From then on, the rest of the books get better! I think part of it has to do with the fact that you are slowly introduced to the rest of the Sullivan clan as you read along and you get attached to the secondary characters and want to see what happens to them. The other reason is that the next book picks up directly where the previous book left off so it’s like you are reading one long, continuous story.

My favourites of the series so far have been Book 2 (From This Moment On); Book 3 (Can’t Help Falling in Love); Book 4 (I Only Have Eyes for You); and Book 6 (Let me be the One).

One thing I find with Bella Andre’s writing is that she tends to have subplots (by this I mean storylines that aren’t the romantic relationship) that build throughout the story and then end suddenly (conclude within 5 pages). I find it can be a bit of a let down because as I am reading I think more is going to happen with this plot and then it doesn’t. Not all the books in the series have this but some do.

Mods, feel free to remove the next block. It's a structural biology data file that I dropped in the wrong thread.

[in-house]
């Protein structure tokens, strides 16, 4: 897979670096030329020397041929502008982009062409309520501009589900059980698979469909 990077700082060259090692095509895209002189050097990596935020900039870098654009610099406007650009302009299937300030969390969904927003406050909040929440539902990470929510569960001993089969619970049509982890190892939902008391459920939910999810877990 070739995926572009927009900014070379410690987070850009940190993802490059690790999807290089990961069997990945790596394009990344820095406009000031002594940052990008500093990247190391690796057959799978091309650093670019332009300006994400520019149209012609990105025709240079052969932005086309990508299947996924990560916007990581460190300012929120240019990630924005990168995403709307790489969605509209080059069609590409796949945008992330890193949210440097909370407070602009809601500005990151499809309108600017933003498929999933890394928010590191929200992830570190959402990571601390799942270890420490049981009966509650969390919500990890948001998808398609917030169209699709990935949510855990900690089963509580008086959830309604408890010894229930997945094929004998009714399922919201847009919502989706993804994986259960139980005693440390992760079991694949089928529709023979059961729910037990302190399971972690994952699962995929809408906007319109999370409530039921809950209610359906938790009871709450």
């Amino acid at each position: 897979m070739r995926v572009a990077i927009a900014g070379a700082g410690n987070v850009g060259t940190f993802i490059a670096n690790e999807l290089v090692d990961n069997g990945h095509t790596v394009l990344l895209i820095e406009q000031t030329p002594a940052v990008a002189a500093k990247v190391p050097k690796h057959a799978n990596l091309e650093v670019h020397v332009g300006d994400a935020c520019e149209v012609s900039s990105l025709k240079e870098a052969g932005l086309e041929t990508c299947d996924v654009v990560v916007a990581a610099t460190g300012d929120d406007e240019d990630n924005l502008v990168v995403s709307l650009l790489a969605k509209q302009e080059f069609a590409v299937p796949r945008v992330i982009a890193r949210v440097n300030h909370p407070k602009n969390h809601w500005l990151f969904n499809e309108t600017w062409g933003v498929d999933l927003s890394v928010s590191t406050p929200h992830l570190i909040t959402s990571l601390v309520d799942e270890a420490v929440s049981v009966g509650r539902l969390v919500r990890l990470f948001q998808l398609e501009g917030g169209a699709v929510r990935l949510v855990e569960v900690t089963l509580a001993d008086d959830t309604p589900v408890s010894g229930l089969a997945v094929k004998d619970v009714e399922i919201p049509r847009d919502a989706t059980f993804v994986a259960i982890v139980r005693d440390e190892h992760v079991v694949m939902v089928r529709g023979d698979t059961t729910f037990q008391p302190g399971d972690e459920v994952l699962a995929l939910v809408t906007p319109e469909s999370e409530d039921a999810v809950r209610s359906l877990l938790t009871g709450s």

My Expectations for the Rest of the Series:

I still have to read the last 3 in the series. From what I have read, The Way you Look Tonight is about a Sullivan cousin and not any of the siblings we see throughout the first 7 books. The last book is about the sibling’s parents so I am really excited to read that this fall!

Series Rating: 4/5

overall

If you want a super quick romantic read that is heavy on the romance and not much on anything else, pick these books up. If you didn’t enjoy The Look of Love give From This Moment On a chance because the rest of the series is much better in its delivery.

Read if You Like: quick reads, family stories
Avoid if You: dislike insta-love, want more depth